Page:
What is a Boat Chine and What are the Differences?
The chine of a boat refers to the change in angle in the cross-section of a vessel's hull. If you are looking at a boat straight on from the front or back, the bottom of the hull can be many different shapes. Some are extremely pointed while others are on the rounder side of the spectrum. What are the differences in boat chines? Do some of them perform certain functions other than others? Let's dive into the world of boat chines and exactly what are the differences between them.
History of Boat Chines
As with most things, it would behoove us to take a look at the history of boat chines. Obviously even the earliest boats had some sort of rudimentary chine, but it wasn't referred to as such. The first boats which were at least partially engineered were dugout canoes, which were built by hollowing out a log. These boats had rounded bottoms, likely due to the shape of the log that it came from. While this was serviceable, it left a lot to be desired so humans did what they do best and continued to engineer the boat chine.
Enter the planked hull. Traditional planked hulls were generally built by placing wooden planks parallel to the flow of water and this 'spine' was attached to bent wooden frames that served as ribs. The spine is referred to as the keel while the ribs are usually just called ribs. You can learn more about the keel in our blog 'Does a Sailboat Need a Keel?' Planks were attached to these ribs and this produced a largely rounded hull, with a sharp bottom edge to form the keel. These rounded types of chine are called a 'soft chine'.
As innovation continued, the hard chine developed. This was a hull with a hard angle that does away with the rounding that was popular in the past. After the development of the steeply angled chines, there came the multi-chine hulls. These multi-angle boat chines fit almost any purpose that can be conceivably thought of. If you're unsure what sort of boat chine a certain vessel has you should keep in mind that these angles can be seen most easily near the bow.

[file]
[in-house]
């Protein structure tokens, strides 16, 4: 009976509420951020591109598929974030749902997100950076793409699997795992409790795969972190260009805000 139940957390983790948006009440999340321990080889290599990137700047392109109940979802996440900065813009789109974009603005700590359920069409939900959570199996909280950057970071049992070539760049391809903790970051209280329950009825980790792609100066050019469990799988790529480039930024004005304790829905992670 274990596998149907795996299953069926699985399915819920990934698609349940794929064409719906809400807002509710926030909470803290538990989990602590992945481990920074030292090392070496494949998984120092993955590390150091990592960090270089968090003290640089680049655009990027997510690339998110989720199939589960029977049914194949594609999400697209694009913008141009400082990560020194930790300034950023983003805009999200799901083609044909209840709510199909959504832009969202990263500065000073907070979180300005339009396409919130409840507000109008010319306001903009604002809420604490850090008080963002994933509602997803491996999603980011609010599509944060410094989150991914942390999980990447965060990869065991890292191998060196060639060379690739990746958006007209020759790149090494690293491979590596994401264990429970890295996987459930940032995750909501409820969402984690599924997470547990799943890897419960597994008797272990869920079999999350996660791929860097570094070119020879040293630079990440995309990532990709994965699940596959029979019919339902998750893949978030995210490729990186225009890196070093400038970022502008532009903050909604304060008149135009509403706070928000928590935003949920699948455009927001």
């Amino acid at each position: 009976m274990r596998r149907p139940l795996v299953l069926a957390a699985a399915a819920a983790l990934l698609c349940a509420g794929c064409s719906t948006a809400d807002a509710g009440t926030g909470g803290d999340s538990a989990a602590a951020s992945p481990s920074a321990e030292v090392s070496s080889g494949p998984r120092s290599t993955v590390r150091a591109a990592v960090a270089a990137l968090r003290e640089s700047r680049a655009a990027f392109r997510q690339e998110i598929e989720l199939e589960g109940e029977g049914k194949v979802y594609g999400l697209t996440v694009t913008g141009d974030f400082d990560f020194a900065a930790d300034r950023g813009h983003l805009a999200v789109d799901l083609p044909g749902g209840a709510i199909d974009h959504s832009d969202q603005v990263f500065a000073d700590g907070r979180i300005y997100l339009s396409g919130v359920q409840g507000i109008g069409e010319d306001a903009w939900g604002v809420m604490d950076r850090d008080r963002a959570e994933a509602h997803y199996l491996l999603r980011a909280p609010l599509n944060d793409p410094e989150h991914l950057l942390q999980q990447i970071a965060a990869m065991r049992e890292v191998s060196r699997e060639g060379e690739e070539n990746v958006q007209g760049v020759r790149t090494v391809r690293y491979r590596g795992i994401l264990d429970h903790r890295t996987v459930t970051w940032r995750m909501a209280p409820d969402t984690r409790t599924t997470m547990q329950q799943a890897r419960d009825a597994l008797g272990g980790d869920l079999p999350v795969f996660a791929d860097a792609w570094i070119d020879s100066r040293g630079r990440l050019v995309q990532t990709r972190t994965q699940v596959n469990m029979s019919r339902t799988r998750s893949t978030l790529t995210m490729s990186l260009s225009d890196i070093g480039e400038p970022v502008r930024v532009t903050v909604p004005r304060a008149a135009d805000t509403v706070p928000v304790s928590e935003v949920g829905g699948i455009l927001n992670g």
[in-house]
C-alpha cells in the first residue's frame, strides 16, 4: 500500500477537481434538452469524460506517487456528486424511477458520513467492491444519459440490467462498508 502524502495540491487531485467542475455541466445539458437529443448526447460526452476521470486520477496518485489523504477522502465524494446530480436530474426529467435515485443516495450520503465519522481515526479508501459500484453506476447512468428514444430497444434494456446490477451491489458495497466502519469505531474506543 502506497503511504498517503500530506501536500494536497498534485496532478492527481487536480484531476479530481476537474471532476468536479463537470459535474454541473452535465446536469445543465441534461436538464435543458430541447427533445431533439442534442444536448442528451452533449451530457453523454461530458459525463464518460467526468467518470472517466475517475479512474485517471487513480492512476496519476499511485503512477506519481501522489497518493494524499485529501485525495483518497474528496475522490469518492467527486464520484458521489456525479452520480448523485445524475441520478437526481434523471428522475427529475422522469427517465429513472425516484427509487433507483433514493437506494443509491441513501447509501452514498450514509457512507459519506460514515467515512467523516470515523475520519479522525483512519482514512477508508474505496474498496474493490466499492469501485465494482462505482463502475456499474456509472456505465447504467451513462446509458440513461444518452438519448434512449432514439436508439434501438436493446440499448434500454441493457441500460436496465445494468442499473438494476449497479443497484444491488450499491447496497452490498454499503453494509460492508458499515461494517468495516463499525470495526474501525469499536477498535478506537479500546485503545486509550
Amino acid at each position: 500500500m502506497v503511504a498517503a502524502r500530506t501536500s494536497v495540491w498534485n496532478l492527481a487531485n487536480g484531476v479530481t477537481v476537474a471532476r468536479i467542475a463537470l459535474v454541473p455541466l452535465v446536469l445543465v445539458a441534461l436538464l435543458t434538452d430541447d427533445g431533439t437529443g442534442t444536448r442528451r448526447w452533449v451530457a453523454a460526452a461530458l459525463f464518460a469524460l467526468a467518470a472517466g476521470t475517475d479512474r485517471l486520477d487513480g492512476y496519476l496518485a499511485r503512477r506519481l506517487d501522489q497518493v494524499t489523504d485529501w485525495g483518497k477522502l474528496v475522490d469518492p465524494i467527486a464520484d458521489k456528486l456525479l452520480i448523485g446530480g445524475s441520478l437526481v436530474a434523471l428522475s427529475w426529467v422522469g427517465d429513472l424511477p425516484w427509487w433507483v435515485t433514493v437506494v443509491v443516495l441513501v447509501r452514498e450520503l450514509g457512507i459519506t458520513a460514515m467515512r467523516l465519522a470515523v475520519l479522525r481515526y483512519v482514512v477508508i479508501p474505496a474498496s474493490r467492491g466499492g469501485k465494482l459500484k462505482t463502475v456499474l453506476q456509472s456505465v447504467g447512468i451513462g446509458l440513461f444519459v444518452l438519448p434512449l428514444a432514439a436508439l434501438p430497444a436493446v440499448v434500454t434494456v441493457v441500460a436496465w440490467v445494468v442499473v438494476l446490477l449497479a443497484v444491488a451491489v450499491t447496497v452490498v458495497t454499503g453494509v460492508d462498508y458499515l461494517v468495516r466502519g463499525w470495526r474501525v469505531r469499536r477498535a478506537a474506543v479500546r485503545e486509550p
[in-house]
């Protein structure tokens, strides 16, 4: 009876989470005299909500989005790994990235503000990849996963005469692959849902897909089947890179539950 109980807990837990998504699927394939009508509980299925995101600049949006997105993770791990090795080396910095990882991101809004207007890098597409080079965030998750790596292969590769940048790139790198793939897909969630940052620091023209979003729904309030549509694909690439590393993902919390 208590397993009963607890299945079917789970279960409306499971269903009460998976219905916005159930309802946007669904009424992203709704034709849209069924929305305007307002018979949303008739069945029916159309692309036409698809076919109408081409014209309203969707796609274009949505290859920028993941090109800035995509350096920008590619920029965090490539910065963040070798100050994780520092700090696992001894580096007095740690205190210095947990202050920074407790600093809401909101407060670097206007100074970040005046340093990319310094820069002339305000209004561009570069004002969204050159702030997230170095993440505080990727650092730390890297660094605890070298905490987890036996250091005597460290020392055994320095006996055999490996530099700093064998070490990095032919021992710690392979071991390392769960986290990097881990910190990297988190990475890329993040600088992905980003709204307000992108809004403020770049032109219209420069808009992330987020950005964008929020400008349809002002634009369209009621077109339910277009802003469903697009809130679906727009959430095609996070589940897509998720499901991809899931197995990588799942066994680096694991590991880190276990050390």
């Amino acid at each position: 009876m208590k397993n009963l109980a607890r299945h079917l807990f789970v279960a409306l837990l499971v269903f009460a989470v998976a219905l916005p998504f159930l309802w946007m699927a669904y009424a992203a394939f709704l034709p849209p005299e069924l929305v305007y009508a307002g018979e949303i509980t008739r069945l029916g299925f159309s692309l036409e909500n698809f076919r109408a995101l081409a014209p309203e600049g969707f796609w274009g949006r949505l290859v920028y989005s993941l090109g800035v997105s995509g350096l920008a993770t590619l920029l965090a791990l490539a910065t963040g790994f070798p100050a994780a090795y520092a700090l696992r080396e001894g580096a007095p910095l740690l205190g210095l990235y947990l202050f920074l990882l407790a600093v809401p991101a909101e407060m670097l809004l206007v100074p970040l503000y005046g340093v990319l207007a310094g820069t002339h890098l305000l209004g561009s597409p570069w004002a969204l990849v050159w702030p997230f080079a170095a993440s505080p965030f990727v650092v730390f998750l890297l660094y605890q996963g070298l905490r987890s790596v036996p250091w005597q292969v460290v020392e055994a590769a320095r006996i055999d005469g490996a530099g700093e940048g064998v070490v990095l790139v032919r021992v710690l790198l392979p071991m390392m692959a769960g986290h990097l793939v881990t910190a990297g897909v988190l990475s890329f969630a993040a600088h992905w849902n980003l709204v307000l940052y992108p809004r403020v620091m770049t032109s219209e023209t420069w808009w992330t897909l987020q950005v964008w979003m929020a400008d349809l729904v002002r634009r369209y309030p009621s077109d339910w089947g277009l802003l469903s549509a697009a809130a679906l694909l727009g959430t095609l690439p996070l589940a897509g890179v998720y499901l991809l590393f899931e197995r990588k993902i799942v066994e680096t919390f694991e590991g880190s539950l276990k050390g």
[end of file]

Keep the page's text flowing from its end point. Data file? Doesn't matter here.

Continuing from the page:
Types of Boat Chines
A V chine vessel consist of two parts and basically forms a large 'V' shape at the bottom of the boat. While this shape is relatively easy to construct, that is about the only strong suit that it has. The V chin is one of the least stable shapes available, and for this reason alone it is very rarely seen.
A two chine hull is made up of a flat bottom and 90 degree angled sides. This model is extremely spacious and leaves plenty of room for cargo while remaining very stable. You'll often see this sort of construction on cargo ships for obvious reasons. If you've got a lot of stuff that needs to move across the water the two chine hull is the one to utilize!
One of the most common chine builds is the 3 chine hull. This model features an extremely wide V shape that extends out from the keel. Then sides over 90 degrees are extended up from each end of the V shape.
Multiple chines are especially valuable on larger ships that operate in rough conditions regularly. The wave is broken by the multiple angles instead of slapping against a single flat surface. Stepping of the chine also allow for less rocking and rolling for the same reason, the wave's impact are spread out over a longer period of time.
Multiple chines are also good for high-speed boating turns. As a boat or ship gains speed it will lift out of the water, otherwise known as planing. With less of the hull contacting the water the vessel becomes laterally unstable, which might seem like a bad thing, but this instability allows for the hull to pivot along its length and managed to stabilize turning at high speeds.
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Differences of Boat Chines
We've gone over a few of the applications of the different kinds of boat chines above, but there are even more comparisons that we can make. How about dryness? Well, the harder chine will push water out and away from your boat while the smaller angles of the soft chine will inevitably allow some water to spray over the sides. The hard chine will plane at much lower speeds due to the flatter surfaces.
While it sounds like the hard chine has some distinct advantages, these hard angles will also concentrate most stress in a smaller area which can lead to some massive wear and tear on your boat. Soft chines are easier to manufacture and maintain which is probably why they are used so widely in the boating world. If you've read some of our past blogs you'll know that I'm not an adrenaline junkie, I take things nice and slow and I'm on the water to relax so a soft chine is just fine. Heh, that rhymes. If you really want to relax, try floating around with this waterproof Bluetooth speaker.
On top of that, while hard chines can offer speed I did mention that they are much less stable. Why is that exactly? Well, a boat with a rounded bottom can get tossed around and roll quite a lot but it usually ends up rolling back into place. A hard chine flips over much easier, and much quicker for that matter. It can be very difficult to deal with a hard chine unless you have a ton of experience under your belt.